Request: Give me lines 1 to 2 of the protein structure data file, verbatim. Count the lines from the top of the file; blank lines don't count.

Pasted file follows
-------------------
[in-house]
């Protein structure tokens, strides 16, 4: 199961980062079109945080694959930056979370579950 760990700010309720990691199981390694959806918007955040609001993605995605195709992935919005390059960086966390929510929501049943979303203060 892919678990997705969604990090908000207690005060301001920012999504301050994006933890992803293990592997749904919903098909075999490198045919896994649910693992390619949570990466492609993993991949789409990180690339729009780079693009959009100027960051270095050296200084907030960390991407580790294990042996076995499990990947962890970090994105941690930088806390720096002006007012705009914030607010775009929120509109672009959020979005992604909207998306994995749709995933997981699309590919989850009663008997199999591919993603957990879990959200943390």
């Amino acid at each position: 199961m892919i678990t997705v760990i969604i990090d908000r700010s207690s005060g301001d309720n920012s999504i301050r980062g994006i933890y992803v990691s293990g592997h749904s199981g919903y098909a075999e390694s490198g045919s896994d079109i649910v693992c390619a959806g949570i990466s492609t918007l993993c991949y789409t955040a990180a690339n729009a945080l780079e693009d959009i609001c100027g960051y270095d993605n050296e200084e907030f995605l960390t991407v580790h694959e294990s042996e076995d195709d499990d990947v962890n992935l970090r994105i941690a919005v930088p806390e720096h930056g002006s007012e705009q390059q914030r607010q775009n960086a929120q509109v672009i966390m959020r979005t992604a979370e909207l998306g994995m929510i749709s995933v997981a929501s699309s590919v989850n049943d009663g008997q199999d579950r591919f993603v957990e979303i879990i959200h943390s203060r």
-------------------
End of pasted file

[in-house]
């Protein structure tokens, strides 16, 4: 199961980062079109945080694959930056979370579950 760990700010309720990691199981390694959806918007955040609001993605995605195709992935919005390059960086966390929510929501049943979303203060 892919678990997705969604990090908000207690005060301001920012999504301050994006933890992803293990592997749904919903098909075999490198045919896994649910693992390619949570990466492609993993991949789409990180690339729009780079693009959009100027960051270095050296200084907030960390991407580790294990042996076995499990990947962890970090994105941690930088806390720096002006007012705009914030607010775009929120509109672009959020979005992604909207998306994995749709995933997981699309590919989850009663008997199999591919993603957990879990959200943390």